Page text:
Improving degraded and compacted urban soils to support tree establishment and growth
AuthorSomerville, Peter Damien
AffiliationSchool of Ecosystem and Forest Sciences
Document TypePhD thesis
Access StatusOpen Access
© 2019 Peter Damien Somerville
The creation and expansion of human habitats alters the natural properties of urban soils, not only through direct anthropogenic soil disturbance, but also indirectly through impacts from the anthroposphere. This creates soils that are novel and different to those found in non-urbanised settings. These urban soils are often compacted and degraded and not be suitable for the establishment and growth of deep-rooted tree species that make urban habitats liveable. In this thesis, I have studied methods to rehabilitate compacted and degraded urban soil to improve the successful establishment and growth of trees planted into those soils by improving key physical and biological properties through tillage and the incorporation of OM amendments. My objectives for the study were: 1. To investigate the effects that the incorporation of organic amendments and tillage have on improving the soil properties of degraded and compacted urban soils and their ability to support improved tree performance. 2. To develop an understanding of the interaction between organic amendments and soil type when improving degraded urban soils. 3. To understand the interaction between tree water strategies in determining tree growth response and levels of water stress in degraded urban soils amended with different organic amendments. For the first objective, I found that the use of a ‘scoop and dump’ tillage technique, with the incorporation of organic matter (compost and/or biochar), was effective at improving key physical and biological properties of compacted and degraded urban soils. However, the successful growth of trees in remediated soils was partly determined by the initial site conditions found at each site, and improved tree growth was not always apparent. In both sandy and clay soils, improvements to physical and biological properties, achieved with the use of tillage, were maintained for longer, when organic matter was also incorporated into soils during the tillage. The addition of organic matter improved the biological activity of tilled sand and clay soils, and this may have been a result of improved soil water availability. In addition, I found that there were very few differences in soil and tree growth outcomes between the compost and biochar used in either soil type. Although the incorporation of biochar was effective in the remediation of urban soils, it was no more effective than the incorporation of compost or of compost and biochar combinations. There were no synergistic tree growth benefits from using a combination of compost and biochar. The second objective of this project was to investigate the interaction between organic amendments and soil types when improving degraded urban soils. The water holding properties of sandy soils were improved with the addition of organic matter where the plant available water content was increased in both a greenhouse pot study and a field study. Alternatively, the plant available water content was decreased in a clay soil amended with organic matter in a greenhouse experiment and unchanged in the clay soils of a field experiment. Although the water characteristics were not changed in the clay soil, tree growth was nevertheless improved due to improvements in other soil hydrological properties achieved with the addition of organic matter. These changes allowed for faster infiltration and decreased the bulk density of the clay soils. The third objective of this thesis evaluated the interaction between tree water use strategies, soil types and the incorporation of different types of organic matter. Compared to an unamended control, a xeric tree species accumulated more biomass when grown in a sandy soil amended with compost, biochar and a combination of compost and biochar, under both well-watered and water deficit irrigation regimes. There were no biomass changes in the clay soil. There were no differences measured in the growth of the mesic species in either the sand or clay soil or with the compost, biochar or the combination of compost and biochar. This thesis suggests that while urban soils can be successfully remediated with the application of tillage, the incorporation of organic matter will prolong the benefits achieved by the tillage. However, successful remediation of compacted and degraded urban soils will ultimately depend on applying solutions based on an understanding of existing soil properties and the tree resource acquisition strategies required for a particular site. Management practices utilising the incorporation of organic matter should assess the cost/benefits of different types of organic matter amendments as the outcomes of using different organic matter types may not differ.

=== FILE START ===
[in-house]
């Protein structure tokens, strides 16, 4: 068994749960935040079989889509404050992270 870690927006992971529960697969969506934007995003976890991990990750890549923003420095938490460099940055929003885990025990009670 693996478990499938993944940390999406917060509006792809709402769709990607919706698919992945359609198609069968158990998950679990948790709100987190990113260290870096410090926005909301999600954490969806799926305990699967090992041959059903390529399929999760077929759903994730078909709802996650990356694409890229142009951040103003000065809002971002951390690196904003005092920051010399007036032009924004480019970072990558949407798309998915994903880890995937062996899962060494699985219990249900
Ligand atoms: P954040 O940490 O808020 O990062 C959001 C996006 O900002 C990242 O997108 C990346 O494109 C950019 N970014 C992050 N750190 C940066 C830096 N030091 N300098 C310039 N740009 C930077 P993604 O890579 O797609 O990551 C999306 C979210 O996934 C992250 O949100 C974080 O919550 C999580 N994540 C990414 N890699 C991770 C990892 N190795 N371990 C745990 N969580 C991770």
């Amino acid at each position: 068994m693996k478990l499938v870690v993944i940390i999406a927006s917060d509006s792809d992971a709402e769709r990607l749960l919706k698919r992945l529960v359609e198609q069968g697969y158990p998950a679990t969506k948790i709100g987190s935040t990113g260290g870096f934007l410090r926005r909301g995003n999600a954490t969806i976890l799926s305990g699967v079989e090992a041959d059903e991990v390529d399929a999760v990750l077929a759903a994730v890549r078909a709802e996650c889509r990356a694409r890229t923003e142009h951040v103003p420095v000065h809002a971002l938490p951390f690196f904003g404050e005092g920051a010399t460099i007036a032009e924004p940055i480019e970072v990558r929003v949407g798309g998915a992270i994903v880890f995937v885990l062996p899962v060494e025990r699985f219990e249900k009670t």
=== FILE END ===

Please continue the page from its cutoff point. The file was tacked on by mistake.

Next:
Keywordscompaction; urban soils; compost; biochar; Corymbia maculata; Eucalyptus torquata; urban forest; soil remediatio; municipal green waste compost
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